> > "Bill" pictures in a folder called "Bill". But what if I have a picture
> > that
> > has both Mary and Bill in it? Which folder should it go into? With tags,
> > one
> > simply adds to that file the three tags; "Pictures" and "Mary" and "Bill".
> >
> > To me, this serves a very useful purpose and that is why I am so excited
> > about seeing an implication of this kind of file system on a home PC. In a
> > way I suspect, it turns the file system into one big database. Think about
> > the possibilities of, say, hiding files? Now, individual tags can be
> > assigned access attributes. - Files marked with the "System" tag would
> > automatically be hidden unless the "System" tag was specifically included
> > in
> > the search string. The possibilities of exercising ingenuity abound.
> >
> >
> >
> > Thoughts? Comments? Anyone?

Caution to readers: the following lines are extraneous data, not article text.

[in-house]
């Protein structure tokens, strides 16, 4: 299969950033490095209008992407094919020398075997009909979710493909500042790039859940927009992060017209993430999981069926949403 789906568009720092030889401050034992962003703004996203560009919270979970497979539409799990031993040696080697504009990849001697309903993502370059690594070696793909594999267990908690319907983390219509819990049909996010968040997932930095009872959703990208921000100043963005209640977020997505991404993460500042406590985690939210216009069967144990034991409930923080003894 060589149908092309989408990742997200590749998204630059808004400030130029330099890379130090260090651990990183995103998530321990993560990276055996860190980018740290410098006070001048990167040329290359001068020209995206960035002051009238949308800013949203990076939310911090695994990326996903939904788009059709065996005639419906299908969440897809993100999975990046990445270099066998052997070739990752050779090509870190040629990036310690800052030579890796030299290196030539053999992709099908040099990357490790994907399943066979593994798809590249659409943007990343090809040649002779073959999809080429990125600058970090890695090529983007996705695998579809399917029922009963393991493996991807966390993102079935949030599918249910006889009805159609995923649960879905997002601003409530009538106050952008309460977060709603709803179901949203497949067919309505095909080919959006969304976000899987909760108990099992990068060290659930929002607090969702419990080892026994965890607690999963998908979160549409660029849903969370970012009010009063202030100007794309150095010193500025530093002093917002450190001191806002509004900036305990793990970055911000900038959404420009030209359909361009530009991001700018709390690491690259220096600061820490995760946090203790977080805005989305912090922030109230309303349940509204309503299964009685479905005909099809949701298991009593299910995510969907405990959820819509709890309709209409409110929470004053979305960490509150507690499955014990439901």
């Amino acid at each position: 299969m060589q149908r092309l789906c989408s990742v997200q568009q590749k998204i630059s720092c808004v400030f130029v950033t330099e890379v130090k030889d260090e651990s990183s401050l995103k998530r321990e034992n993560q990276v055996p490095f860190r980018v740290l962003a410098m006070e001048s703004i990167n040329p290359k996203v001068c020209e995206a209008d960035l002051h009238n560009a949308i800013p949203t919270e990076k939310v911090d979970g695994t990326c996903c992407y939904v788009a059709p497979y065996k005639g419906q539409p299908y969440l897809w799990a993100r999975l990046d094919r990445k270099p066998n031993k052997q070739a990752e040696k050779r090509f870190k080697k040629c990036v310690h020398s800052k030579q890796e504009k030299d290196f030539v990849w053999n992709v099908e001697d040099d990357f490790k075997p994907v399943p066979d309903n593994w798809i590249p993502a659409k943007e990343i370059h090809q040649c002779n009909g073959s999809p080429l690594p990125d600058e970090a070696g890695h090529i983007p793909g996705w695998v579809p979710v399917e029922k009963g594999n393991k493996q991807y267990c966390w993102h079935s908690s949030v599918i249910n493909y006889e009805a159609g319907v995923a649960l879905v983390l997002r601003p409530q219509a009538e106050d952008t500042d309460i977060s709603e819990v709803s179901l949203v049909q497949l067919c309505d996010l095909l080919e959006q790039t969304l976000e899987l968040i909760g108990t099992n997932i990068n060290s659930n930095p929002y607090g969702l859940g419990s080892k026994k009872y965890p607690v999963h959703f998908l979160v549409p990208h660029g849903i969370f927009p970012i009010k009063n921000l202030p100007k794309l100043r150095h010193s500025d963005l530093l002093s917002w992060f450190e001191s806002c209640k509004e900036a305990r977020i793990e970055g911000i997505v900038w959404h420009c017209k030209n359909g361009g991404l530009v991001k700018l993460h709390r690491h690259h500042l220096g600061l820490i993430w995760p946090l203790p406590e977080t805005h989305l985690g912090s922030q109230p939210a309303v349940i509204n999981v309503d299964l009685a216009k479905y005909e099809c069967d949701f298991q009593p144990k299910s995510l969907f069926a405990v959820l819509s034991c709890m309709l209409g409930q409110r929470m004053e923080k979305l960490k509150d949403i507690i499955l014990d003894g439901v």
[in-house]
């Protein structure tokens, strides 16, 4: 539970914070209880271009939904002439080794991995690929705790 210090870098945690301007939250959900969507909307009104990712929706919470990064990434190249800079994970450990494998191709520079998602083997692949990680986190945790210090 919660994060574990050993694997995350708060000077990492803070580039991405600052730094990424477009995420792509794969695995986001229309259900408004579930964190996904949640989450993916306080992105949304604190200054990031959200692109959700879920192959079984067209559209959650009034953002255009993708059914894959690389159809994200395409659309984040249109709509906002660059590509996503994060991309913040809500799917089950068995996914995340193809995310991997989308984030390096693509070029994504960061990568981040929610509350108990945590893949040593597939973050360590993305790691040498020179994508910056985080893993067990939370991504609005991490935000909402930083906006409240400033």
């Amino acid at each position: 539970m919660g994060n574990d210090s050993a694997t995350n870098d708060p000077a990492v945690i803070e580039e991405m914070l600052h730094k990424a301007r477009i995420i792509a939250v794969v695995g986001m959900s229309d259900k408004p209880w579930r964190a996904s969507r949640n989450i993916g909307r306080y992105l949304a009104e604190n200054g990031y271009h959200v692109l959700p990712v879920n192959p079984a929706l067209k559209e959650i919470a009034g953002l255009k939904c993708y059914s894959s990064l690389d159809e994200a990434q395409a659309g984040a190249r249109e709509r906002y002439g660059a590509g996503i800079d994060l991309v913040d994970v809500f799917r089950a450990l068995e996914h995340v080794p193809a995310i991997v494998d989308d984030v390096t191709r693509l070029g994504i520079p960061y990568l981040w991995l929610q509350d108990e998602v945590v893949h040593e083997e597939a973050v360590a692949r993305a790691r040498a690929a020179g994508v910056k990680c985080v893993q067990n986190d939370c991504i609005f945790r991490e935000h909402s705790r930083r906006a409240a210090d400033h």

> >
> >
> >
> > Okay, so while I'm on a roll, let me rant just a bit more:
> >
> >
> >
> > I will share a few thoughts I have regarding the *philosophy* of an
> > operating system, and reveal the way I feel it should be done. As it
> > stands,
> > a dichotomy existes in the way an operating system must work for all
> > users -
> > the advanced as well as the novice. Advanced users want the operating
> > system to be more "business-like" with micro-control over every possible
> > aspect of the computer's operation. While many people, if indeed not most,
> > want the computer to be "easy to use" and they don't care about the
> > details
> > so much as just getting the job done. So too is the computer's "help